Psychology and Methodological Behaviorism

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Sarah Richling
Psychology 400
Dr. Kenniston
September 27, 2006
Paper 1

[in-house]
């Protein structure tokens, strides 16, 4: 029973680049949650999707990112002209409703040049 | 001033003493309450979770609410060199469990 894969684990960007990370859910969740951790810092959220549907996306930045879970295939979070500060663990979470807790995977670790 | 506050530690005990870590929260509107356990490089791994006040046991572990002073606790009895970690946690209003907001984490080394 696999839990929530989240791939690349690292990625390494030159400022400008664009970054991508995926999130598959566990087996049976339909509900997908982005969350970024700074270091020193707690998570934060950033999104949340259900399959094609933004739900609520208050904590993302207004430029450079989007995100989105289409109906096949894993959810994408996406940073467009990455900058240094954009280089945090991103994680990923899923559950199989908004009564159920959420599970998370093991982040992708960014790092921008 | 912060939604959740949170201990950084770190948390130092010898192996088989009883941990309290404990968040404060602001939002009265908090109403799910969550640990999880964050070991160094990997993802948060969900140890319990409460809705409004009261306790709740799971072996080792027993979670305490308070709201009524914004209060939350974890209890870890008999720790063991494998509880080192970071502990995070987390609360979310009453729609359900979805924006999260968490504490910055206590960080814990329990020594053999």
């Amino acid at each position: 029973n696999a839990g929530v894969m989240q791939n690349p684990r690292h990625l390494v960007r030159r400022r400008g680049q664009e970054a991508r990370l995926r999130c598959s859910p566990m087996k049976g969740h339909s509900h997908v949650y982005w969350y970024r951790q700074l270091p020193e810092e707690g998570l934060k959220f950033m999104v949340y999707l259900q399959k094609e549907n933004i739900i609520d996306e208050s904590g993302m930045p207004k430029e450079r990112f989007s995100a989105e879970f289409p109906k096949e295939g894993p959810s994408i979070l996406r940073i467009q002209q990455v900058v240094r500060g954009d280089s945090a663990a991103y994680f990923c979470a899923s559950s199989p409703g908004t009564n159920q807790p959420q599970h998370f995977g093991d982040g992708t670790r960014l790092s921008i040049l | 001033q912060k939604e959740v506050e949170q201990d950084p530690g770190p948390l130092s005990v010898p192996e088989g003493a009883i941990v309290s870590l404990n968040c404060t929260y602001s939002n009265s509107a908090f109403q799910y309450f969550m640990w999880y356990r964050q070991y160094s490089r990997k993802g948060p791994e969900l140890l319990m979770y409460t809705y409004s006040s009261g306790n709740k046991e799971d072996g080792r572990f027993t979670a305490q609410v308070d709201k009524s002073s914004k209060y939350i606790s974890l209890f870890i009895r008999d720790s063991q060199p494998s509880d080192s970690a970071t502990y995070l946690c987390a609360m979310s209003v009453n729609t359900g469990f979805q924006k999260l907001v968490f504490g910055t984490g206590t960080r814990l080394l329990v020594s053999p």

The school of thought in psychology that I most closely identify myself with is methodological behaviorism. Behavior analysis is the science that studies environmental events that change behavior (Baer, Wolf, & Risley, 1968). Behaviorists take a hedonistic approach to learning. This involves the basic idea that an organism will seek pleasure (reinforcement) and avoid pain (punishment). The organism will then "learn" from this environmental experience and will shape future behavior of the organism. This principle also leads into the idea that behavior is controllable and predictable. We can answer questions about the organism by looking at the environmental conditions it is subjected to. Behaviorists may also assume that humans and animals are alike, but humans are capable of more complex learning. In addition, complex behavior is thought to be reducible to simple laws of behavior and is not qualitatively different than simple behavior. Behaviorists hold that some processes, like thinking and feeling may exist, but are not directly observable and, hence, cannot be scientifically confirmed. Behaviorists do not tend to explain behavior is everyday terms such as "He ran to class because he thought he was going to be late". They try to explain this in a more scientific way using observable events. A behaviorist's explanation may be more like "He ran to class because in the past when he was late, he lost points." There are three main types of behaviorism: radical, methodological, and logical. Radical behaviorists may claim that private events such as thoughts, beliefs, emotions, and mental states do not exist. Logical behaviorists hold that emotions need only be interpreted into behavioral terms. For example, consider the statement "Kari believes she is going to get in a car accident." A logical behaviorist would not accept this statement, but would translate it into an "if-then" statement such as "If Kari believes she is going to get in a car accident, she will not drive." Methodological behaviorists may believe that the above processes do exist, however they are not concerned with the empirical studies of internal states. Some methodological behaviorists may believe that private events add nothing to our study of psychology. Emotions do not explain anything, but must only be explained themselves. For example, "Kyle is sad" does not explain anything because we must now explain why Kyle is sad. Others may believe that we do not have the proper technology to empirically study private events. Many things can make this hard. Humans can be dishonest and express their emotions falsely. They may also give self-serving reports. Another problem may be that people may not remember correctly and give false reports, even if it is intended to be honest. It is possible that these private events can be accomplished someday as science progresses. A radical behaviorist like Skinner holds that organisms learn via direct reinforcement or punishment. He believed that behavior could be changed using reinforcement and punishment (Schultz & Schultz, 2004). A methodological behaviorist believes this, but is different in that they incorporate cognitive processes in some form or another into their studies. Bandura agreed with Skinner, but also believed that organisms can also learn from observing others being reinforced or punished. This was called vicarious reinforcement (Schultz & Schultz, 2004). For example, a human can observe another being charged with a DUI and this would be sufficient for him/her not to engage in the behavior of driving after drinking. The person was not directly punished, but learned to not engage in this behavior vicariously. Another methodological behaviorist, Rotter, developed the "social learning theory" (Rotter, 1947). Rotter believed that we had the cognitive ability to influence our environment and...
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